Scottish government educational research policy. Co-opting school-based research and deskilling teachers

FORUM - ISSN 0963-8253
Volume 65 Number 1 (2023)

Scottish government educational research policy. Co-opting school-based research and deskilling teachers
Chris Holligan pages 40-54


A common idea of research lies in association with virtues of open-mindedness, pursuit of truth and the liberation of humanity from burdens of prejudice. Aside from this blue skies picture of scientific research we have practitioner research designed by teachers to improve the quality of the education they provide in classrooms. And third, there is policy research by government, which is designed to monitor and implement political values into schools and classrooms under its aegis.

This article explores the educational research policy which the Scottish Government has recently published. It argues that its approach to education policy research will weaken the professional standing and autonomy of teachers. That policy agenda will result in the proletarianisation of classroom educators. A dimension of this government’s policy shifts research out of education into the hands of quasi-private companies. The outsourcing of research contracts to companies illustrates ideological values. Besides the government’s general policy orientation to education research, its subcontracting model reinforces the assumption that valid and reliable research on education does not require the nuanced expertise of classroom practitioners. The government’s politics also disfavour university education researchers. The outcome of marginalising these two elements of the education world ensures evidence-informed policymaking incorporates neoliberal values. Research companies operate in the capitalist free market and, to survive, must satisfy their customers. Management of schooling by means of abstract scientific data that monitors and judges teacher performance is an international norm. That destructive, ideologically driven trend undermines the local expertise of schools and reduces the autonomy of schoolteachers who are employed in schools. The policy culture so described, it is concluded, will re-model the profession, recast what counts as professionalism and in this process trash the accumulated wisdom of generations of committed and caring teachers.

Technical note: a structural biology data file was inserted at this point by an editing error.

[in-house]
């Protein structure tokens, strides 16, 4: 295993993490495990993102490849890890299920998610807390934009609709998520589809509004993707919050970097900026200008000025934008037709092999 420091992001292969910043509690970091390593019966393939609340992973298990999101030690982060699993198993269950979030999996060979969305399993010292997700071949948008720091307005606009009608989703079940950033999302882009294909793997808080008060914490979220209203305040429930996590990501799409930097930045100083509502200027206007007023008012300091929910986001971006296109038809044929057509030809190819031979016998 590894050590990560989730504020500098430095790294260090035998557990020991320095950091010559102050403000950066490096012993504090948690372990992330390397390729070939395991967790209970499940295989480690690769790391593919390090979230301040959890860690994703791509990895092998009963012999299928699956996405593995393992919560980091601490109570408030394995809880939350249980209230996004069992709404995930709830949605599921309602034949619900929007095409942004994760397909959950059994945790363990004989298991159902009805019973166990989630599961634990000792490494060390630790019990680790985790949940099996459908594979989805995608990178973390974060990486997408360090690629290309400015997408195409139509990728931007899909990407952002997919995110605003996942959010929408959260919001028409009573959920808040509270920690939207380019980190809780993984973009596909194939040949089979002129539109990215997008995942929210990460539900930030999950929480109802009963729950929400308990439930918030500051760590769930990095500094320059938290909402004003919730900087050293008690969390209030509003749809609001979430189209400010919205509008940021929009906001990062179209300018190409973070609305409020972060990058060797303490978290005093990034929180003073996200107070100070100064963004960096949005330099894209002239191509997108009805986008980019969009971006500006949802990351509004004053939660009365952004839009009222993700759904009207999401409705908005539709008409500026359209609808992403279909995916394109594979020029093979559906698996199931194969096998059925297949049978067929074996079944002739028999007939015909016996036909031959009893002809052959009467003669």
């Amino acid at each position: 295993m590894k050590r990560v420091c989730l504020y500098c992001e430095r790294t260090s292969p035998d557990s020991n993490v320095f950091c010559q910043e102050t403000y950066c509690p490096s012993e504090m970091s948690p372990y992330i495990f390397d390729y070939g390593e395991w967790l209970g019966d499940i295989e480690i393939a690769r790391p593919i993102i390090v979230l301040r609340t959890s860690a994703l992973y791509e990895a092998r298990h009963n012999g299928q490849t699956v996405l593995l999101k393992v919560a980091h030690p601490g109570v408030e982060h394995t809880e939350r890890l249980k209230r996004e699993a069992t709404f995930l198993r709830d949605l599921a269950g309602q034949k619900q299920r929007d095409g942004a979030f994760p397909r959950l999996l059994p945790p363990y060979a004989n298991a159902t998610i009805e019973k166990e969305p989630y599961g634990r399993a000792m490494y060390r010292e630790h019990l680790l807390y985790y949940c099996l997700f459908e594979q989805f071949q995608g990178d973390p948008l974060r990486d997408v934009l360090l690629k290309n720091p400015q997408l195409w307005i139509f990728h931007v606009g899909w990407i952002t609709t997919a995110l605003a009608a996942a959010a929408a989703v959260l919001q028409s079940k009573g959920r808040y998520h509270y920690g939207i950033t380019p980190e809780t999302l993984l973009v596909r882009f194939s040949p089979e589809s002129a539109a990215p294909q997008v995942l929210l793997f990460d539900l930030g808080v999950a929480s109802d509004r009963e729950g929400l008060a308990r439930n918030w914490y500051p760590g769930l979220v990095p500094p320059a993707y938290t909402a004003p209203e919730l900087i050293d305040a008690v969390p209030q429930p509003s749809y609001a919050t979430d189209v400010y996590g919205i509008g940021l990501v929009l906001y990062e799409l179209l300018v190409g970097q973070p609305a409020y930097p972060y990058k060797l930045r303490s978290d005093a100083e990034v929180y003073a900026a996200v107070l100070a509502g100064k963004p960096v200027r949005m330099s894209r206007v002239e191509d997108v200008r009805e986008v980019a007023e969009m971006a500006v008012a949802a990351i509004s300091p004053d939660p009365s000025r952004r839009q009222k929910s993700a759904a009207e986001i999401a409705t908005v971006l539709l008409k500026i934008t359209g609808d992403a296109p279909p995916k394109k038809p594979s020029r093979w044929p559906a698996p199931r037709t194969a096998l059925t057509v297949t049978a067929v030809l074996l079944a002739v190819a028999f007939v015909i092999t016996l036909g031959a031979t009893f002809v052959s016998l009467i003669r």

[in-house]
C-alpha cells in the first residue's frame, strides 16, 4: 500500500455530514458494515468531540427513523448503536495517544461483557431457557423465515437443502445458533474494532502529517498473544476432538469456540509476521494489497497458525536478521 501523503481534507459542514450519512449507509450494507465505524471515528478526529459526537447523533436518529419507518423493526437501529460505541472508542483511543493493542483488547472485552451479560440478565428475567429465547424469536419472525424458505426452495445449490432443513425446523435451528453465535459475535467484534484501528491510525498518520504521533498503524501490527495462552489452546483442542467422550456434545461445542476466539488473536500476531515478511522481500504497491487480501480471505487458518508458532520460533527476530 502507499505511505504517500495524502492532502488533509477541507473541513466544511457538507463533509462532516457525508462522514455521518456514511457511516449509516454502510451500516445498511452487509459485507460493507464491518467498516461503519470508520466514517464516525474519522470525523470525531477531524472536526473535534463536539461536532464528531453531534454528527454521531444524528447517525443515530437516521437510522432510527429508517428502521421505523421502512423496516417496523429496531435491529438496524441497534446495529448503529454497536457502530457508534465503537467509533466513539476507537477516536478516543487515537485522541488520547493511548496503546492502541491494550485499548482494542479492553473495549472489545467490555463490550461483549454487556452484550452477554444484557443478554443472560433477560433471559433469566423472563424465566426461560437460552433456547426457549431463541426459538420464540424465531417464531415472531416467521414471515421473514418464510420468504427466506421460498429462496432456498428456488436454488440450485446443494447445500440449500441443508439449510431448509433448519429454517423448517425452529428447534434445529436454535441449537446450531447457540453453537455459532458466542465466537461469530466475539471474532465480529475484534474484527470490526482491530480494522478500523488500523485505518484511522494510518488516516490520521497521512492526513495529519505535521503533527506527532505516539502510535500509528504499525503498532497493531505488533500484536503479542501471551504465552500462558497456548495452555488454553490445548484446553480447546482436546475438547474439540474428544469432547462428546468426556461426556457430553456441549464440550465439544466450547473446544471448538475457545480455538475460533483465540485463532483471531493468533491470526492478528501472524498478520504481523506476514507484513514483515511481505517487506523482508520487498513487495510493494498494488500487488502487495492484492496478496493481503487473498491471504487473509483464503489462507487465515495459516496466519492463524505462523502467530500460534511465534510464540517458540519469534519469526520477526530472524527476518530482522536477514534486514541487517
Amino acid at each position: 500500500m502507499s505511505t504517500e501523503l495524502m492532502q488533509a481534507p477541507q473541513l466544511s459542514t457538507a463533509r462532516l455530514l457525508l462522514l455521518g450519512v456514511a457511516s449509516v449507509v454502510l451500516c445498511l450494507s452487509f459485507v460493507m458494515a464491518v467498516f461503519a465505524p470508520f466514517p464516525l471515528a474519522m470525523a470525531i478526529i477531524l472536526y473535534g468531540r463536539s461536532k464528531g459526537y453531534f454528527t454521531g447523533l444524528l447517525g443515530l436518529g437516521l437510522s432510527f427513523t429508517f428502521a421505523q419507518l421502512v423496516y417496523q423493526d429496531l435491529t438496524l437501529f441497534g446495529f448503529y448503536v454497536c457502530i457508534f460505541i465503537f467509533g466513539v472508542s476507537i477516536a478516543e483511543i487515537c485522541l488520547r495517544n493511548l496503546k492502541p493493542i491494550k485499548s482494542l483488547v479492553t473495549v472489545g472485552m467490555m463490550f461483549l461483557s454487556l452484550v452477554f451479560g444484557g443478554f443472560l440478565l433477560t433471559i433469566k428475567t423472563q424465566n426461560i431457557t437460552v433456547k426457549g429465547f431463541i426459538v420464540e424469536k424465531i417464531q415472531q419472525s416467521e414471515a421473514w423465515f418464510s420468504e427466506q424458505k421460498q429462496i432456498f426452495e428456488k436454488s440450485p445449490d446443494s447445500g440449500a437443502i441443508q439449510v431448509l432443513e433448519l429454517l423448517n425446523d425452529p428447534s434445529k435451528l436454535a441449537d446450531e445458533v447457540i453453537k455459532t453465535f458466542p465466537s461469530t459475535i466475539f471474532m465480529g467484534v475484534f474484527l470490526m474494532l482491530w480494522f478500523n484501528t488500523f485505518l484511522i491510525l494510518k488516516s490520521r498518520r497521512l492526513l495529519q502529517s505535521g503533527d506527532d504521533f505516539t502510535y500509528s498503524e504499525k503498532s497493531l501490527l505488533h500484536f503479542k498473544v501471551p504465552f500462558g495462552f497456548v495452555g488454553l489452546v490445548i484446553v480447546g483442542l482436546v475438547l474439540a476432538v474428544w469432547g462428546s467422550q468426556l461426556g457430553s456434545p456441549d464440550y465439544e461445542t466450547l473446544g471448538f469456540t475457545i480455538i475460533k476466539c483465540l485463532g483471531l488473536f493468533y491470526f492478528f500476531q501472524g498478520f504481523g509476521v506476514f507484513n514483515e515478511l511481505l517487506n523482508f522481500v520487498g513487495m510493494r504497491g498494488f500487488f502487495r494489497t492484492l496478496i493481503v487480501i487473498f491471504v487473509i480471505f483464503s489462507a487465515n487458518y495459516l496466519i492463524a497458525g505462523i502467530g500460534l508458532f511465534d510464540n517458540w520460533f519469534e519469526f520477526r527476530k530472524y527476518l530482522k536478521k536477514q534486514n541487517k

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To cite this article
Chris Holligan (2023) Scottish government educational research policy. Co-opting school-based research and deskilling teachers, FORUM, 65(1), 40-54

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